The structure of the Higgs potential in the model has been studied in Ref. so6 () assuming several representations of fermion fields. They also assume that the explicit breaking of the global symmetry is associated with the couplings of the strong sector to the SM fields, that is, gauge and Yukawa interactions. This assumption, dictated by minimality, allows one to parameterize the Higgs potential, at each given order in the fermion and gauge couplings, in terms of a limited number of coefficients. If this assumption is relaxed, the parameter space of the C2HDM could be significantly enlarged. The form of the potential they obtain is given by the general E2HDM one, but each of the parameters is expressed in terms of those in the strong sector (mainly associated to the top dynamics). In our paper, however, we do not explicitly calculate the CW potential and we do not specify the fermion representations, making our analysis applicable to different choices of them. In fact, while the coupling of the vector bosons is fixed by gauge invariance, more freedom exists in the fermion sector and, to specify the model, one must fix the quantum numbers of the strong sector operators which mix with the SM fermions, in particular with the top quark. The CW potential clearly depends on these choices. Instead of performing the explicit calculation, we assume here the same form of the Higgs potential as that in the E2HDM. Our results on the unitarity properties of the C2HDM will be expressed as bounds on the masses of the Higgses which are free parameters in the E2HDM. Once explicitly specified the model, we will have the possibility to check, by calculating the CW potential, if the composite Higgs spectrum of that particular configuration satisfies the unitarity bounds.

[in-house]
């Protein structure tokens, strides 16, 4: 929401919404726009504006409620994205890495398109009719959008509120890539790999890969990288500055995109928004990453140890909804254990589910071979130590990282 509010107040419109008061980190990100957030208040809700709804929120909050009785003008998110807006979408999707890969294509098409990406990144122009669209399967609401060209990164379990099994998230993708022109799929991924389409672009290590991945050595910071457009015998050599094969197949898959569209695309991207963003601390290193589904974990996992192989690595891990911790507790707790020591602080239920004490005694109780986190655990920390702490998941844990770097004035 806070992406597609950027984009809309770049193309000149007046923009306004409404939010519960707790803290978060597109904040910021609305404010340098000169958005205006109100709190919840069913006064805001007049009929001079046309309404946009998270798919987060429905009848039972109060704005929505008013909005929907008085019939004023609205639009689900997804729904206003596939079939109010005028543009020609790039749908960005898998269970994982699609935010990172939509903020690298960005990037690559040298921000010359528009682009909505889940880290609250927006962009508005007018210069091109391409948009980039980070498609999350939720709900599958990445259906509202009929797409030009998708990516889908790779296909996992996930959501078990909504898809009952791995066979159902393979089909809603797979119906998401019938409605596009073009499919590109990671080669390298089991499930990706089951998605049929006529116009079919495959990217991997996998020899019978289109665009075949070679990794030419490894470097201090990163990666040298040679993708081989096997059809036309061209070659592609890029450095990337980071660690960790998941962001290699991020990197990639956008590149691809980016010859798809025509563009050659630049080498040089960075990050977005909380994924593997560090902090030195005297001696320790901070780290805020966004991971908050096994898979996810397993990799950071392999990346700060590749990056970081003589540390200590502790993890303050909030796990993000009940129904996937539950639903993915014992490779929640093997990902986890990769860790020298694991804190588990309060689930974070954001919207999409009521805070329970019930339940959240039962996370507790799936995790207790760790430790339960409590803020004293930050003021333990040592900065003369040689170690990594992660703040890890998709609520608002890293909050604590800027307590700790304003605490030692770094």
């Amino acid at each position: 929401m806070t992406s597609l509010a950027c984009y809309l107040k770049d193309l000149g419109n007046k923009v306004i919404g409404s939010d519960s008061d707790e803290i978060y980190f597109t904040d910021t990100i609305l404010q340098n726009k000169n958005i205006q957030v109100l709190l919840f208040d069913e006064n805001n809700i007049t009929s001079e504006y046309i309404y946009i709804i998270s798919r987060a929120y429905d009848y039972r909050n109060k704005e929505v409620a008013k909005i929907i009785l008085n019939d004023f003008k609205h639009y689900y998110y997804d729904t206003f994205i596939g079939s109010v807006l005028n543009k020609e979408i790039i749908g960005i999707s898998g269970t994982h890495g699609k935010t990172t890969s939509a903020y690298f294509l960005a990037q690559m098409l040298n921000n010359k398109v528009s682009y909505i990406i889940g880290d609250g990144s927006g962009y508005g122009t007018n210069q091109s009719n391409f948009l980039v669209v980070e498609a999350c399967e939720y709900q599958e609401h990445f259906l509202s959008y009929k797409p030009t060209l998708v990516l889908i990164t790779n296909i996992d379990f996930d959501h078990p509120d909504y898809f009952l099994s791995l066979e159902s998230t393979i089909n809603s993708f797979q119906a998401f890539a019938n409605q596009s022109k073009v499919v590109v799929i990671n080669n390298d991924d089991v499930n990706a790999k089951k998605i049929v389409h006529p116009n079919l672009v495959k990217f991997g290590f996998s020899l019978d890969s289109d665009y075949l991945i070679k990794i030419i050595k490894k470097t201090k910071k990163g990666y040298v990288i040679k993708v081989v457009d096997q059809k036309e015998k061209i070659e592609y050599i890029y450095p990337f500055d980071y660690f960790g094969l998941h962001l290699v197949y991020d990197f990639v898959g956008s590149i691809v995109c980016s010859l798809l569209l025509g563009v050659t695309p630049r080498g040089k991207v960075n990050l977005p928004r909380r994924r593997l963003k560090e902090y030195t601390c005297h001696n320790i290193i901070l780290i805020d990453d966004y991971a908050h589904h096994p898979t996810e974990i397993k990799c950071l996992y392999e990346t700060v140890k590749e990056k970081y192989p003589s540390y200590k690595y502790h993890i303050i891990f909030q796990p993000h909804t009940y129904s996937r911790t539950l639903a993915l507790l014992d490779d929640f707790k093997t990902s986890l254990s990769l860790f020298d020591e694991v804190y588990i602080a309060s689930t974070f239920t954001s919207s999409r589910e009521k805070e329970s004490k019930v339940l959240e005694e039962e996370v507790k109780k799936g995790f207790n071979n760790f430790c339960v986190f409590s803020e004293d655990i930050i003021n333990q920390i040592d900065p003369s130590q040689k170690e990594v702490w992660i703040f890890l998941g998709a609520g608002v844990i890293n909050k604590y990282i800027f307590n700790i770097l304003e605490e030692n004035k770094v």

In order to avoid FCNCs at the tree level, a discrete symmetry GW () is often imposed onto the potential, which is what we also do here444In Ref. so6 (), the symmetry ( and ) is referred as the symmetry whose transformation can be expressed by a diagonal matrix form acting on the pNGB matrix given in Eq. (8).. Under the symmetry, the two doublet fields are transformed as . This symmetry can also avoid a large contribution to the EW -parameter which could emerge in C2HDMs from the dimension 6 operator in the kinetic Lagrangian555The issue of anomalous contribution to the -parameter and to FCNCs in C2HDMs is faced also in enrico () where they discuss -safe models based on different cosets, in particular SO(9)/SO(8). . Depending on the nature of the symmetry, i.e., softly-broken or unbroken, the properties of the Higgs bosons can drastically change. In the following, we first discuss the softly-broken case and then we consider the unbroken case. For the latter case, the VEV of must be taken to be zero to avoid the spontaneously breakdown of the symmetry. In analogy with the E2HDM we will refer to the former scenario as the active C2HDM, while the latter describes the inert C2HDM.
ii.3.1 Active C2HDM
The Higgs potential under the gauge symmetry with the softly-broken symmetry is given by
where and are generally complex, but we assume them to be real for simplicity. It is useful to rewrite the soft-breaking parameter through KOSY () as follows:
where and . In the following, we use the shorthand notations and for an arbitrary angle .
The tadpole conditions for and fields, assuming and , are given by:
where . The mass matrices for the charged states in the basis of (,) and the CP-odd scalar states in the basis of (,) are diagonalized as
where and are the squared masses of and :
The massless states correspond to the modes and . The mass matrix for the CP-even scalar states is also calculated in the basis of () as
where each of matrix elements is expressed by
This matrix can be diagonalized by the rotation introduced in Eq. (22) as
Now, we can rewrite all the parameters of the potential (23) in terms of the masses of the physical Higgs bosons and the mixing angle as follows:
There are in total 9 independent parameters which can be expressed as , , , , , , (or ), and . The latter two parameters will be fixed in our analysis by requiring GeV and GeV.